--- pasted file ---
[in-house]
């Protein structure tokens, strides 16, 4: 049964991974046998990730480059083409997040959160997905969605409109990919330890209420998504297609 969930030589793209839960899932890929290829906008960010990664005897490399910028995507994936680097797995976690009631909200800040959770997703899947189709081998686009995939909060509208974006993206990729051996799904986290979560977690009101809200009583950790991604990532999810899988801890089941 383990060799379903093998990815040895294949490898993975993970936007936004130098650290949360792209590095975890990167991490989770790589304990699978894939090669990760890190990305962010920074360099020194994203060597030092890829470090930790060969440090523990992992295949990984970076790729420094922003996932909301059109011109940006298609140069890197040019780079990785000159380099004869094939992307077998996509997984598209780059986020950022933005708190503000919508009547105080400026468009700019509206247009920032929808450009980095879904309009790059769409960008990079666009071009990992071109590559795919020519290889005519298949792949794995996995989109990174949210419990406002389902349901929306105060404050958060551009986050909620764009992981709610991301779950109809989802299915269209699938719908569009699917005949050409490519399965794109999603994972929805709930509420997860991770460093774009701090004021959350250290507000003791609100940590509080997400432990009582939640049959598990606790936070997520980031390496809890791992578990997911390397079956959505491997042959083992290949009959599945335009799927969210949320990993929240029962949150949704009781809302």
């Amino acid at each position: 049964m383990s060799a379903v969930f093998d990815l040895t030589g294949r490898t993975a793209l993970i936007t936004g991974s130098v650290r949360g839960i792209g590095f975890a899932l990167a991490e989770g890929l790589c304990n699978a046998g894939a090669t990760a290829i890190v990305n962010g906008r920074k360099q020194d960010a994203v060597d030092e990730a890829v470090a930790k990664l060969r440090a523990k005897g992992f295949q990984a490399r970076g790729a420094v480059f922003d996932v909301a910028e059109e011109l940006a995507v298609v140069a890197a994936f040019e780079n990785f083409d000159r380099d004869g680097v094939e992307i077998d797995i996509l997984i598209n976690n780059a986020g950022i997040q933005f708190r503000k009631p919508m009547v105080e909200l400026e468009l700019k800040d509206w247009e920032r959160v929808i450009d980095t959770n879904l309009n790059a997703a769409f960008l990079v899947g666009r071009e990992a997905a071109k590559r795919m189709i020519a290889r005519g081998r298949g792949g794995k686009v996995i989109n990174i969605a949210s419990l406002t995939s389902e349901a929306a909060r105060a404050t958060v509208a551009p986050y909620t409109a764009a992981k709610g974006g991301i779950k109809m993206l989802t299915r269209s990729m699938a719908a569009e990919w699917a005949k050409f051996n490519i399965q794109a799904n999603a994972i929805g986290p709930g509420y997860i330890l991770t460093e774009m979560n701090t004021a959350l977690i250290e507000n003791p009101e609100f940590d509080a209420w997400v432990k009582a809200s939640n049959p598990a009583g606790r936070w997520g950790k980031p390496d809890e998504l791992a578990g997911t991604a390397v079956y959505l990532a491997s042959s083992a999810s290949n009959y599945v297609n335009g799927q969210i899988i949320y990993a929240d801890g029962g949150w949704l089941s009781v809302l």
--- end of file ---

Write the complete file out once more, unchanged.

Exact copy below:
[in-house]
């Protein structure tokens, strides 16, 4: 049964991974046998990730480059083409997040959160997905969605409109990919330890209420998504297609 969930030589793209839960899932890929290829906008960010990664005897490399910028995507994936680097797995976690009631909200800040959770997703899947189709081998686009995939909060509208974006993206990729051996799904986290979560977690009101809200009583950790991604990532999810899988801890089941 383990060799379903093998990815040895294949490898993975993970936007936004130098650290949360792209590095975890990167991490989770790589304990699978894939090669990760890190990305962010920074360099020194994203060597030092890829470090930790060969440090523990992992295949990984970076790729420094922003996932909301059109011109940006298609140069890197040019780079990785000159380099004869094939992307077998996509997984598209780059986020950022933005708190503000919508009547105080400026468009700019509206247009920032929808450009980095879904309009790059769409960008990079666009071009990992071109590559795919020519290889005519298949792949794995996995989109990174949210419990406002389902349901929306105060404050958060551009986050909620764009992981709610991301779950109809989802299915269209699938719908569009699917005949050409490519399965794109999603994972929805709930509420997860991770460093774009701090004021959350250290507000003791609100940590509080997400432990009582939640049959598990606790936070997520980031390496809890791992578990997911390397079956959505491997042959083992290949009959599945335009799927969210949320990993929240029962949150949704009781809302």
């Amino acid at each position: 049964m383990s060799a379903v969930f093998d990815l040895t030589g294949r490898t993975a793209l993970i936007t936004g991974s130098v650290r949360g839960i792209g590095f975890a899932l990167a991490e989770g890929l790589c304990n699978a046998g894939a090669t990760a290829i890190v990305n962010g906008r920074k360099q020194d960010a994203v060597d030092e990730a890829v470090a930790k990664l060969r440090a523990k005897g992992f295949q990984a490399r970076g790729a420094v480059f922003d996932v909301a910028e059109e011109l940006a995507v298609v140069a890197a994936f040019e780079n990785f083409d000159r380099d004869g680097v094939e992307i077998d797995i996509l997984i598209n976690n780059a986020g950022i997040q933005f708190r503000k009631p919508m009547v105080e909200l400026e468009l700019k800040d509206w247009e920032r959160v929808i450009d980095t959770n879904l309009n790059a997703a769409f960008l990079v899947g666009r071009e990992a997905a071109k590559r795919m189709i020519a290889r005519g081998r298949g792949g794995k686009v996995i989109n990174i969605a949210s419990l406002t995939s389902e349901a929306a909060r105060a404050t958060v509208a551009p986050y909620t409109a764009a992981k709610g974006g991301i779950k109809m993206l989802t299915r269209s990729m699938a719908a569009e990919w699917a005949k050409f051996n490519i399965q794109a799904n999603a994972i929805g986290p709930g509420y997860i330890l991770t460093e774009m979560n701090t004021a959350l977690i250290e507000n003791p009101e609100f940590d509080a209420w997400v432990k009582a809200s939640n049959p598990a009583g606790r936070w997520g950790k980031p390496d809890e998504l791992a578990g997911t991604a390397v079956y959505l990532a491997s042959s083992a999810s290949n009959y599945v297609n335009g799927q969210i899988i949320y990993a929240d801890g029962g949150w949704l089941s009781v809302l």